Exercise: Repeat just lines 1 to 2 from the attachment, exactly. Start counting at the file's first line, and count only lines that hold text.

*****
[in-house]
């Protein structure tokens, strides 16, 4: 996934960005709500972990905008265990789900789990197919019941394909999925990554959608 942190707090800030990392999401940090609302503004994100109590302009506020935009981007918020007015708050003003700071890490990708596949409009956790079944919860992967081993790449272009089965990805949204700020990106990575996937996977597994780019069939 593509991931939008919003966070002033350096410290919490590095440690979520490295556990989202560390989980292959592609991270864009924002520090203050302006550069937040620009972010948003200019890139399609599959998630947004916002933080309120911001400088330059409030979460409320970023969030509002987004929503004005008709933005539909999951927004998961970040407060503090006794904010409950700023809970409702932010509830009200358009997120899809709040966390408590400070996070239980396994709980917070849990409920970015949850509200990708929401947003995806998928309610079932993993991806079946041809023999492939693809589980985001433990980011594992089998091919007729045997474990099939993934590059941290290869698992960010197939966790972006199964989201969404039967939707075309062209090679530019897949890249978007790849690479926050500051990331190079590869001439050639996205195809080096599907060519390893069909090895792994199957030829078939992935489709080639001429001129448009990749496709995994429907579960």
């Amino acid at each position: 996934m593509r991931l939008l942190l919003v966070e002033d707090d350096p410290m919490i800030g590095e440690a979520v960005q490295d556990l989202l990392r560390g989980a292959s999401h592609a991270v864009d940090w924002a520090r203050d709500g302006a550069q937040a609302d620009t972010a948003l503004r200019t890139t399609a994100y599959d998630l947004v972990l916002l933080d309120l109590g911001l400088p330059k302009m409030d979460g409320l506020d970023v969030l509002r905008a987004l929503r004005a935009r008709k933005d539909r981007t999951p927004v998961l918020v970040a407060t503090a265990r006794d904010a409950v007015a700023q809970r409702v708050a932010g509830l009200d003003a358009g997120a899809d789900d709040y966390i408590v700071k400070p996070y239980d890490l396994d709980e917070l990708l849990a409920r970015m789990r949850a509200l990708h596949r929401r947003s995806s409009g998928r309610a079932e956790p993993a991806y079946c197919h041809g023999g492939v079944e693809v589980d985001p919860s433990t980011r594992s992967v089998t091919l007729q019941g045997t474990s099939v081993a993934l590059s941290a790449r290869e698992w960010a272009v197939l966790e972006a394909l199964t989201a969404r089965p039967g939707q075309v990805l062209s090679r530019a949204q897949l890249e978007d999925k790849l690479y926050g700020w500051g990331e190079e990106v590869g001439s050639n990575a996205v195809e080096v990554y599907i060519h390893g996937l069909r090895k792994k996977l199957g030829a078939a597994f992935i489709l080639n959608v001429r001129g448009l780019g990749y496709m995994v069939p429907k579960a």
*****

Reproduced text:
[in-house]
């Protein structure tokens, strides 16, 4: 996934960005709500972990905008265990789900789990197919019941394909999925990554959608 942190707090800030990392999401940090609302503004994100109590302009506020935009981007918020007015708050003003700071890490990708596949409009956790079944919860992967081993790449272009089965990805949204700020990106990575996937996977597994780019069939 593509991931939008919003966070002033350096410290919490590095440690979520490295556990989202560390989980292959592609991270864009924002520090203050302006550069937040620009972010948003200019890139399609599959998630947004916002933080309120911001400088330059409030979460409320970023969030509002987004929503004005008709933005539909999951927004998961970040407060503090006794904010409950700023809970409702932010509830009200358009997120899809709040966390408590400070996070239980396994709980917070849990409920970015949850509200990708929401947003995806998928309610079932993993991806079946041809023999492939693809589980985001433990980011594992089998091919007729045997474990099939993934590059941290290869698992960010197939966790972006199964989201969404039967939707075309062209090679530019897949890249978007790849690479926050500051990331190079590869001439050639996205195809080096599907060519390893069909090895792994199957030829078939992935489709080639001429001129448009990749496709995994429907579960």